Van insurance and your MoT – you can’t take to the road without either and the condition of one may well have an affect on the cost of the other. No one likes going through either, as you feel you’re often at the mercy of people who are only in business to extract as much cash from you as is legally possible for the transaction you are about to enter into. In some instances, as has been well documented, MoT dealers have been accused of adding items to your bill that haven’t even been inspected, let alone replaced.
Over recent years, the rise and rise of the comparison website has kept your once cheap van insurance policy slightly in check, wherever possible, but the same cannot be said for your MoT. If you don’t know someone in the game – not every street has a Kevin Webster – you are bound by their word that what they say needs correcting to pass the test does; and being British, we don’t like to call them a liar or, much less, take the car away and go get a second opinion. Although that would be our rite, if we so chose to do so.
Many people who own a van do so because they have to. Their business and livelihood depend upon it and sometimes you can get the impression that mechanics know it. But one thing you must not let happen is emotion to override common sense – they are professionals at what they do just like you are in your trade of choice; if they say it needs fixing you have to psychologically go with the train of thought that they’ve got your best interest at heart and that they’re fixing your van in line with legislation in order to save you suffering calamitous effects at some stage in the near future whilst you’re on the road. Effects that could have a more serious impact than just adding a few quid onto your next van insurance premium or losing you your no claims bonus.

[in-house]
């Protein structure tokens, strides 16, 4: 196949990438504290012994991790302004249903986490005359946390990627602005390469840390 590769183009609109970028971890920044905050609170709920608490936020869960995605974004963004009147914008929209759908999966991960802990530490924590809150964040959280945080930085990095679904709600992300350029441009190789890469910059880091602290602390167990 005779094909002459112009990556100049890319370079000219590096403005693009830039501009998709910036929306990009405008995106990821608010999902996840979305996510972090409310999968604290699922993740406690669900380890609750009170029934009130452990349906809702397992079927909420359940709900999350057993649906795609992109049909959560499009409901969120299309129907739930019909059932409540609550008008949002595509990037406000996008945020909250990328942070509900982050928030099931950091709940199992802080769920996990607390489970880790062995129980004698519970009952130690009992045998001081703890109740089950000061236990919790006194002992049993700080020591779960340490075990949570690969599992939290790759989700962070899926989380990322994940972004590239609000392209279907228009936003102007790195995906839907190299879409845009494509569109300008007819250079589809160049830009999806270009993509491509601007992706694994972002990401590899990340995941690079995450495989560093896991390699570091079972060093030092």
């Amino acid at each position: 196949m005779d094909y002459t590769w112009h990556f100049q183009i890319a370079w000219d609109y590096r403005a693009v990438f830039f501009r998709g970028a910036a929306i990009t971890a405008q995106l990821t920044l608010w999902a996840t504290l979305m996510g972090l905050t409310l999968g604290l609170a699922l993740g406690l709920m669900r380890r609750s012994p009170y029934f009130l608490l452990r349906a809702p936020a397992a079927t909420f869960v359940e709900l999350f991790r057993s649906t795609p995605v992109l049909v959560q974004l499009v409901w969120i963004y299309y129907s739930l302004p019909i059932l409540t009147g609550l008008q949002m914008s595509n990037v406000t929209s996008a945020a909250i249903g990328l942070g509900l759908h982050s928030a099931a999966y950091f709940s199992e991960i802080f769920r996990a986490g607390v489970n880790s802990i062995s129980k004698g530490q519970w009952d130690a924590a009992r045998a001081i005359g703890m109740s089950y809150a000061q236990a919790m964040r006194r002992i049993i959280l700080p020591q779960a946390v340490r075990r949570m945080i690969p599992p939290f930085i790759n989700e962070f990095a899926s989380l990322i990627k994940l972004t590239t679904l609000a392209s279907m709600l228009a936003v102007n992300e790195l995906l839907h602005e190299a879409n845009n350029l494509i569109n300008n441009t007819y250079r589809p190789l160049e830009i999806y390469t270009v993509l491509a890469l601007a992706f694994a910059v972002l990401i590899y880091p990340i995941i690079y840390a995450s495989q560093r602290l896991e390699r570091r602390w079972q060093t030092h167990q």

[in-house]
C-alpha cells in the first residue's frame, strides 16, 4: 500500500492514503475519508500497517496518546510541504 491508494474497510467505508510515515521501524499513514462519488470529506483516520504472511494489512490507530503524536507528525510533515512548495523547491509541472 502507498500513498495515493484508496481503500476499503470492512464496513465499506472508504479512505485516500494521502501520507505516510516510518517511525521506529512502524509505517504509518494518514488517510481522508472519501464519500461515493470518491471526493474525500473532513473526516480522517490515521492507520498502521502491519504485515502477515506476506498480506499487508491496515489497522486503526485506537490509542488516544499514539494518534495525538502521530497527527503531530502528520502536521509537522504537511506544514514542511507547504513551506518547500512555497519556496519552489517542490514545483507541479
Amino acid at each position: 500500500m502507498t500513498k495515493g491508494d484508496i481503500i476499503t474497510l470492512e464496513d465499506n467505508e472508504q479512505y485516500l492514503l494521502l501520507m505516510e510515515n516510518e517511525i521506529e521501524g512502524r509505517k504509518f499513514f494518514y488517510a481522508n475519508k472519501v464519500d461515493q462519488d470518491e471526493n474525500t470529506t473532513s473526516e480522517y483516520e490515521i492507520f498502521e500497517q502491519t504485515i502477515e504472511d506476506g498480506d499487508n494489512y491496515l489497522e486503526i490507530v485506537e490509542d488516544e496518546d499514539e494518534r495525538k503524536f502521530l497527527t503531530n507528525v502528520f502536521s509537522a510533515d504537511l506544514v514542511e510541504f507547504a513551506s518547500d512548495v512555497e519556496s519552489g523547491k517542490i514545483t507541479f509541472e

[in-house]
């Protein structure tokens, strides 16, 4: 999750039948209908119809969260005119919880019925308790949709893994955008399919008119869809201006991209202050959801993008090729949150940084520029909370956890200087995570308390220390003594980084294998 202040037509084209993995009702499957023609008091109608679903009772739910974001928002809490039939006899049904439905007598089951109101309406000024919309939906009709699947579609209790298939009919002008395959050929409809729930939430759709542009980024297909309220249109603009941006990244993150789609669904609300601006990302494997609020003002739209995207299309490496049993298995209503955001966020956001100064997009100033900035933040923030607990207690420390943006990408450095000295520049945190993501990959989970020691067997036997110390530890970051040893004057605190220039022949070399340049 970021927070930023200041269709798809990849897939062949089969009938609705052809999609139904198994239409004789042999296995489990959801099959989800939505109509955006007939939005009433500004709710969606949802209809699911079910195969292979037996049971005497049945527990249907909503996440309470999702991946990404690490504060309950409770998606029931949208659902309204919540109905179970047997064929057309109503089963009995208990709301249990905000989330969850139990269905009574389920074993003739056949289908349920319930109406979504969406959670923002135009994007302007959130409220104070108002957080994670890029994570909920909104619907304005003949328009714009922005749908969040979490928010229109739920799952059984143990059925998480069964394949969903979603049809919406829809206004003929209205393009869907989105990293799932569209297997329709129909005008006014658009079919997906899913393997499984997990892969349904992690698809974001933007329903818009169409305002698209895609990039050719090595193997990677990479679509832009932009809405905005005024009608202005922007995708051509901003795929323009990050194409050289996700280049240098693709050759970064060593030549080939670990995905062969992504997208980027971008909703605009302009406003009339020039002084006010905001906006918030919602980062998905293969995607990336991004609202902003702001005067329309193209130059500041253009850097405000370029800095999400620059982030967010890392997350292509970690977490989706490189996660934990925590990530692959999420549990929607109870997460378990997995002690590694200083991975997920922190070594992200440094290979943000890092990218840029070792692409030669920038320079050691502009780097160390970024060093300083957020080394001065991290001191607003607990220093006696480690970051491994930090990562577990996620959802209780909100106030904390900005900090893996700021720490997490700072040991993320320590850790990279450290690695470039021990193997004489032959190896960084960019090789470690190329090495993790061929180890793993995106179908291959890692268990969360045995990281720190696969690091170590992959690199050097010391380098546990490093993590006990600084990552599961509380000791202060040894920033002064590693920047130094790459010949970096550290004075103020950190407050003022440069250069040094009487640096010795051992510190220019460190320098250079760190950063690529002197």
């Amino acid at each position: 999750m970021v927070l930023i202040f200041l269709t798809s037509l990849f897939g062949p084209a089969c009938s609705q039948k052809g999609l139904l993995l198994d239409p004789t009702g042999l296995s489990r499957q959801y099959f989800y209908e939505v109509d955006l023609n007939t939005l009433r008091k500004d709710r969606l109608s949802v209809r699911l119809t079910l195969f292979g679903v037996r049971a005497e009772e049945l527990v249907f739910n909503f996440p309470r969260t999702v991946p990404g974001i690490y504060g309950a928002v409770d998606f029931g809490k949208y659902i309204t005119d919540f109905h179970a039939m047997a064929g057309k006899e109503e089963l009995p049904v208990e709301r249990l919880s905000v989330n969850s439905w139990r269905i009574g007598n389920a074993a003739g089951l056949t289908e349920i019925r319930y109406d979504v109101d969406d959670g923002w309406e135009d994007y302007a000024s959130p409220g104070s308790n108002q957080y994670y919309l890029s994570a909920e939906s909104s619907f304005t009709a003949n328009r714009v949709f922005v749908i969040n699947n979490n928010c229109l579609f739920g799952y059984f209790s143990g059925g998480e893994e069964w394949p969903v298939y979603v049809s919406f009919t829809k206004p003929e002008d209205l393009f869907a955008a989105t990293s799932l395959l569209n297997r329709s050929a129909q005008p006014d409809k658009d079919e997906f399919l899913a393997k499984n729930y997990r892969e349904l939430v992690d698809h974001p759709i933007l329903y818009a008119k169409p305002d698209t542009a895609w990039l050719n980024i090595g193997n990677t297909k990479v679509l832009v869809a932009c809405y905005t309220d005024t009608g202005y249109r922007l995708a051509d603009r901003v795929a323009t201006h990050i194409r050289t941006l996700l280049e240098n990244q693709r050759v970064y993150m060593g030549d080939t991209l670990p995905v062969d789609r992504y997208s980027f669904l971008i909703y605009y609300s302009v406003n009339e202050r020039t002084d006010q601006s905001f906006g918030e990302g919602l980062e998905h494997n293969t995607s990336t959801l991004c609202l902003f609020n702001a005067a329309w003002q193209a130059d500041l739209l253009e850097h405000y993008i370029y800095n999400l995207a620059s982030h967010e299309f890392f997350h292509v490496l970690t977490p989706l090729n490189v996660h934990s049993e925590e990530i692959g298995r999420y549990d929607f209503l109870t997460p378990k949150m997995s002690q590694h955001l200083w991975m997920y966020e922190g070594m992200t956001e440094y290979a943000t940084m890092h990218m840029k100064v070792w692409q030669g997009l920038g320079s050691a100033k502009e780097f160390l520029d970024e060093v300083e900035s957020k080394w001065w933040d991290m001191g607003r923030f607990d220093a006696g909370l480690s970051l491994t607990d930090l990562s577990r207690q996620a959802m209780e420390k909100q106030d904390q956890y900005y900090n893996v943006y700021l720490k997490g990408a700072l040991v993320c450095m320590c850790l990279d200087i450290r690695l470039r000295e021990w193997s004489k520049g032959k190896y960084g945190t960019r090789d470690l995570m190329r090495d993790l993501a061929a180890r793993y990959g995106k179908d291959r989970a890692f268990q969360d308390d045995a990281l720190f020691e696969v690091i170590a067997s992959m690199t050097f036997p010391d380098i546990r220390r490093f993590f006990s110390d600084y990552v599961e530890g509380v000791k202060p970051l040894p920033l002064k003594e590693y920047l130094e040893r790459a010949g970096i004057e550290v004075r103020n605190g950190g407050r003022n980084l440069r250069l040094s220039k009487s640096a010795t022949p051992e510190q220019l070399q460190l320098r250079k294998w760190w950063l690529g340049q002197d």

In another of today’s articles, we’ll take a quick overview of what you, the van driver, can do to prevent being ‘charged the market rate’ (a polite way of saying ripped off, to which one of my previous MD’s will attest) when it’s time for your MoT, at least giving you the opportunity to put those things right that you can in advance, rather than leave everything up to the mechanic on the day of the test and contributing to their hourly rate, when there are things that even the unskilled driver can address.
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